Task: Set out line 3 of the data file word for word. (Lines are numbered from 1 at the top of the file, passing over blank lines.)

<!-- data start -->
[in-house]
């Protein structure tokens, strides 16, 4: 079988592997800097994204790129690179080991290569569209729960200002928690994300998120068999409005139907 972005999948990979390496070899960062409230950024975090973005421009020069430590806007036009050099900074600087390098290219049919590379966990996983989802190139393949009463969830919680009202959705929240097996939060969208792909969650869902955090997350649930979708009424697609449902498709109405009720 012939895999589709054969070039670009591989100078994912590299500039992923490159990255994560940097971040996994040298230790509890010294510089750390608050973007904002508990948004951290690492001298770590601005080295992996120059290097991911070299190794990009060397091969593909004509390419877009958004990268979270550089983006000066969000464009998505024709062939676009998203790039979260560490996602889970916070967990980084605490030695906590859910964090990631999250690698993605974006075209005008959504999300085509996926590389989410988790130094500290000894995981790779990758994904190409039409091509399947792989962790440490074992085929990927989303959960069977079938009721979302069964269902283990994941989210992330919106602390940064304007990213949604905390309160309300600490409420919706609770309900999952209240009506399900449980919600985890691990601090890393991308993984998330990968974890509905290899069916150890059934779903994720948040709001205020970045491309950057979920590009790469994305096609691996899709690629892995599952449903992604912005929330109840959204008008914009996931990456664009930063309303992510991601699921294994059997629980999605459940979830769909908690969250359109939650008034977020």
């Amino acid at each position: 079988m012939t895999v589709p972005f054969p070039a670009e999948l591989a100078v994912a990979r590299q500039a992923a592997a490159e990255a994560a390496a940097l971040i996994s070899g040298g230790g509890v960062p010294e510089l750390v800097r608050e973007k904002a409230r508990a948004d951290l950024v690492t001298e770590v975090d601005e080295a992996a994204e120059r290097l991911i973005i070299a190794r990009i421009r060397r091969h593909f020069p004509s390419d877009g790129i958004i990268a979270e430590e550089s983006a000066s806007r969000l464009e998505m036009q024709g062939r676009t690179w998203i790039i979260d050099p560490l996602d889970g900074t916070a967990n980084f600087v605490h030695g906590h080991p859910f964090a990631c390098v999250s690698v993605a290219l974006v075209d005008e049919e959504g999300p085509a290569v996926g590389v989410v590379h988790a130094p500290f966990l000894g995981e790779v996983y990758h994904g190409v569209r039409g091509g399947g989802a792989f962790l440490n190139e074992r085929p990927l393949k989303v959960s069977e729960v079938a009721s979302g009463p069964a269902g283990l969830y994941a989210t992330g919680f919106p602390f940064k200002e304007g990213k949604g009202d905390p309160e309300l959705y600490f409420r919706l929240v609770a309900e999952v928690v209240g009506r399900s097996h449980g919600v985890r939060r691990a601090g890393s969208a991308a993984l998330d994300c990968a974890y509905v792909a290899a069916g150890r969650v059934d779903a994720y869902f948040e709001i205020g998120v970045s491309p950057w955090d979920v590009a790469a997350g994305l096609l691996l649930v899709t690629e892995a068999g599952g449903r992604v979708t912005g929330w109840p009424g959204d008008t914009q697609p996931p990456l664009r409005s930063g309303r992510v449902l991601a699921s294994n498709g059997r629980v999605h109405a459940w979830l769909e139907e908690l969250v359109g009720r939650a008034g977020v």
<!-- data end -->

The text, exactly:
């Amino acid at each position: 079988m012939t895999v589709p972005f054969p070039a670009e999948l591989a100078v994912a990979r590299q500039a992923a592997a490159e990255a994560a390496a940097l971040i996994s070899g040298g230790g509890v960062p010294e510089l750390v800097r608050e973007k904002a409230r508990a948004d951290l950024v690492t001298e770590v975090d601005e080295a992996a994204e120059r290097l991911i973005i070299a190794r990009i421009r060397r091969h593909f020069p004509s390419d877009g790129i958004i990268a979270e430590e550089s983006a000066s806007r969000l464009e998505m036009q024709g062939r676009t690179w998203i790039i979260d050099p560490l996602d889970g900074t916070a967990n980084f600087v605490h030695g906590h080991p859910f964090a990631c390098v999250s690698v993605a290219l974006v075209d005008e049919e959504g999300p085509a290569v996926g590389v989410v590379h988790a130094p500290f966990l000894g995981e790779v996983y990758h994904g190409v569209r039409g091509g399947g989802a792989f962790l440490n190139e074992r085929p990927l393949k989303v959960s069977e729960v079938a009721s979302g009463p069964a269902g283990l969830y994941a989210t992330g919680f919106p602390f940064k200002e304007g990213k949604g009202d905390p309160e309300l959705y600490f409420r919706l929240v609770a309900e999952v928690v209240g009506r399900s097996h449980g919600v985890r939060r691990a601090g890393s969208a991308a993984l998330d994300c990968a974890y509905v792909a290899a069916g150890r969650v059934d779903a994720y869902f948040e709001i205020g998120v970045s491309p950057w955090d979920v590009a790469a997350g994305l096609l691996l649930v899709t690629e892995a068999g599952g449903r992604v979708t912005g929330w109840p009424g959204d008008t914009q697609p996931p990456l664009r409005s930063g309303r992510v449902l991601a699921s294994n498709g059997r629980v999605h109405a459940w979830l769909e139907e908690l969250v359109g009720r939650a008034g977020v």